6. Hull inquired what view other Governments would be likely to take of this kind of suggestion which, he thought at best, if the Japanese were really seeking for a way out [group mutilated – for the?] new policy, might lead to a wider settlement, and at worst would have the effect of gaining valuable time. He thought that, from the point of view of China, it would be of considerable value to Chiang Kai-shek to have the menace to Indo-China removed. Hull emphasised that the United States Government had as yet taken no decisions and were anxious for comments or suggestions from other Governments before doing so, for they might at any moment find themselves confronted with the necessity for prompt action. Although he thought there was an outside chance of something coming out of it, he was not hopeful.
7. His Majesty's Ambassador informed Hull in reply of the contents of my telegram of 22 November [No. 67]. The Dutch Minister emphasised the importance of any concession in the matter of oil, on which Hull observed that any oil supplied would need to be strictly limited and, in his opinion, should not include the highest grade. In any case, if the Japanese were allowed any oil from the United States, it would take a month for them to fetch it.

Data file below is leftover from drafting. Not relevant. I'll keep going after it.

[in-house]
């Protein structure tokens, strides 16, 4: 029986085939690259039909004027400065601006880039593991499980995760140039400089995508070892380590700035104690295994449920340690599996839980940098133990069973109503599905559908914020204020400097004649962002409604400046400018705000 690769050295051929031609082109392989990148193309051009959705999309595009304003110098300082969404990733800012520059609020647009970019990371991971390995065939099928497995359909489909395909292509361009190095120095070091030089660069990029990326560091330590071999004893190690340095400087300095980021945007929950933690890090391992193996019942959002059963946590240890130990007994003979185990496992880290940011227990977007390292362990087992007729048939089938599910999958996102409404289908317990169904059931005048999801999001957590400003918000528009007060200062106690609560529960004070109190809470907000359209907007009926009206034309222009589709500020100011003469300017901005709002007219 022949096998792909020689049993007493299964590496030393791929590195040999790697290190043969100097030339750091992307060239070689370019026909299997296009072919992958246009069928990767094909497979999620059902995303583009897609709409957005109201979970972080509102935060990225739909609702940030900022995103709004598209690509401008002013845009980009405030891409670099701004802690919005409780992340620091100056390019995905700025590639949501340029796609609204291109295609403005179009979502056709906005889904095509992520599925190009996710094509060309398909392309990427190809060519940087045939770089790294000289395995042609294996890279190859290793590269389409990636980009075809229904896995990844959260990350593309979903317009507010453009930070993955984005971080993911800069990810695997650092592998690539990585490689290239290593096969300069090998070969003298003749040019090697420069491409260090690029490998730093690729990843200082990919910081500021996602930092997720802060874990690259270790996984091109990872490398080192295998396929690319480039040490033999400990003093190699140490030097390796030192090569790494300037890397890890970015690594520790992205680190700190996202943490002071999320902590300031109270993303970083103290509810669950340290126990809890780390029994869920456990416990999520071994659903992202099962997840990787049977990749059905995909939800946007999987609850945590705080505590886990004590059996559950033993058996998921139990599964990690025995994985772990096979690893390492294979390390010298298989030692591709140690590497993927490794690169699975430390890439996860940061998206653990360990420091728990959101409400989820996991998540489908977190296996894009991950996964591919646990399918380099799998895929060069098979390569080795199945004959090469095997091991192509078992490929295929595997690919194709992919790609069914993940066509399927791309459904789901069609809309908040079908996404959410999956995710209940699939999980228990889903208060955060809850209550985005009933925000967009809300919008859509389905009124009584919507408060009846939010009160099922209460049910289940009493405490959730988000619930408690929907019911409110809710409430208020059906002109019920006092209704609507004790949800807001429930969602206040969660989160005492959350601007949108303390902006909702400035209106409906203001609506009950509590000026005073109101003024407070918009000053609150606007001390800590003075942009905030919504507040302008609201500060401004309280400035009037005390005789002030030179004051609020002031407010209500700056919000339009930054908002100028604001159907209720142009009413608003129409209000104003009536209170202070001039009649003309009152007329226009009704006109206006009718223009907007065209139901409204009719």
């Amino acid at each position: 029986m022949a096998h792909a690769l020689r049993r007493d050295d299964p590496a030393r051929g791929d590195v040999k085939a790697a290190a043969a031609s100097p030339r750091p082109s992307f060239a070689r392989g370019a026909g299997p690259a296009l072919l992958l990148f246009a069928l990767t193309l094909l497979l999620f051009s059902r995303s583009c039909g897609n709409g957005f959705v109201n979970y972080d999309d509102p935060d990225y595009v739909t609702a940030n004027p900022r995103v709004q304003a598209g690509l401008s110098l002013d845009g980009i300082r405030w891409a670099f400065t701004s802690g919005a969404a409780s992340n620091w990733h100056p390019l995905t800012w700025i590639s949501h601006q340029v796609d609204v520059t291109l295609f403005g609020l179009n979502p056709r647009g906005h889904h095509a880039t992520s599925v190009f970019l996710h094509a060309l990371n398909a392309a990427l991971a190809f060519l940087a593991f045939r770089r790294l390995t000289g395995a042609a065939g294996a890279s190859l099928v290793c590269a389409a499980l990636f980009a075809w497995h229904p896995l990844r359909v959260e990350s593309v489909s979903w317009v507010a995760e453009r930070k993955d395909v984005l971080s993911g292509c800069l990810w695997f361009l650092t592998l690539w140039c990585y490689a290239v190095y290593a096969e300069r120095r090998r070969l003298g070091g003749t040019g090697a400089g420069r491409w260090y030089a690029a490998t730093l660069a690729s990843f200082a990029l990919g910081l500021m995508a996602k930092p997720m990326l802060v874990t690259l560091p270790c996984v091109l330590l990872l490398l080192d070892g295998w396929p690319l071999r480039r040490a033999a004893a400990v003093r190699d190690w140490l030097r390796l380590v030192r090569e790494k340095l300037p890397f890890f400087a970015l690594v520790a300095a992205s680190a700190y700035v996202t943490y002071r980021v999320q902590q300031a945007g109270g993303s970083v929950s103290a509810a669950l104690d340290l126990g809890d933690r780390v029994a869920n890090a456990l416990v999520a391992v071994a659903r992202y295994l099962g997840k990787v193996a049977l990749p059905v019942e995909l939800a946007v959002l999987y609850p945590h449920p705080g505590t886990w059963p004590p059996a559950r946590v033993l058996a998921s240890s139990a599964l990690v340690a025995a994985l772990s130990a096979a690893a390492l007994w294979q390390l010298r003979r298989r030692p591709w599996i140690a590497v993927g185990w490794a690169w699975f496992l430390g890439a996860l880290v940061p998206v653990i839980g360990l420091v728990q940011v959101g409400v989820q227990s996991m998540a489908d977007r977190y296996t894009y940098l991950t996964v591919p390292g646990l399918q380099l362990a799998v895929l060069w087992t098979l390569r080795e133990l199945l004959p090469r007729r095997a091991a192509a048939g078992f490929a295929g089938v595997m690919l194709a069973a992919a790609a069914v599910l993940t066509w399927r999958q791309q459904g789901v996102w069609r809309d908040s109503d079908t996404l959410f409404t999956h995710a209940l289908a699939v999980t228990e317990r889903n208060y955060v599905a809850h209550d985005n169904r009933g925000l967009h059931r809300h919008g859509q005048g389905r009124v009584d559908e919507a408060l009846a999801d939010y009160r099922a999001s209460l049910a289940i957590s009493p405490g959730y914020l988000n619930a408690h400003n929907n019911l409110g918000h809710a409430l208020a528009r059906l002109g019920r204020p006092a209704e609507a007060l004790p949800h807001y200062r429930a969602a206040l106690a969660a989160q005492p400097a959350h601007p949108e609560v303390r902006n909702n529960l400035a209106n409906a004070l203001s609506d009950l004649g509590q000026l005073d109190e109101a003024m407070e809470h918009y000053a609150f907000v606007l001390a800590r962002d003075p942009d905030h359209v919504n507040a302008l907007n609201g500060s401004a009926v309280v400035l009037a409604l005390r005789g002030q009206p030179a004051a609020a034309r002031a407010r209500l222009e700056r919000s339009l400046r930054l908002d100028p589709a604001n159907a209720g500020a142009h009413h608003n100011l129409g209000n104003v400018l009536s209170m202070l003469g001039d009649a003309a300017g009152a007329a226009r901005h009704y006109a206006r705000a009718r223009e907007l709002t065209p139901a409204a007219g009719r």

8. Subsequent to the foregoing conversation Hull suggested to His Majesty's Ambassador that representatives of the Governments concerned might be given authority to take decisions on the amount of economic relief which their Governments would be willing to concur in giving to the Japanese on the basis suggested. He felt the general situation to be critical, and one that might not permit the delay involved in reference to Governments on all points.
9. His Majesty's Ambassador considers that Hull has in mind a limited and probably temporary arrangement only designed to enable the position for conversations on a wider issue to proceed. These would include a general Pacific settlement, a settlement between China and Japan, and the attitude of Japan under the Tripartite Pact. He thinks the question as Hull sees it is whether the United States should proceed to try and effect some temporary arrangement or should continue to stand out for some larger settlement, and that Hull, impressed by the desirability of gaining time, favours an attempt at the former. The State Department are considering what might be the lines of an all-round Pacific settlement, but Hull realises that this is not yet practical politics and, if and when the time comes, would naturally have to be discussed with the other Governments concerned.
10. The Chinese Ambassador expressed the fullest confidence in Hull, and admitted that it would be a great relief to have the Japanese menace from Indo-China withdrawn, but he made the points that—
His Majesty's Ambassador had the impression that Hull would be very careful of Chinese feelings.
11. Hull emphasised again his desire that this matter should be treated within as restricted a circle as possible in view of the paramount importance of secrecy.
12. We will telegraph further as soon as possible.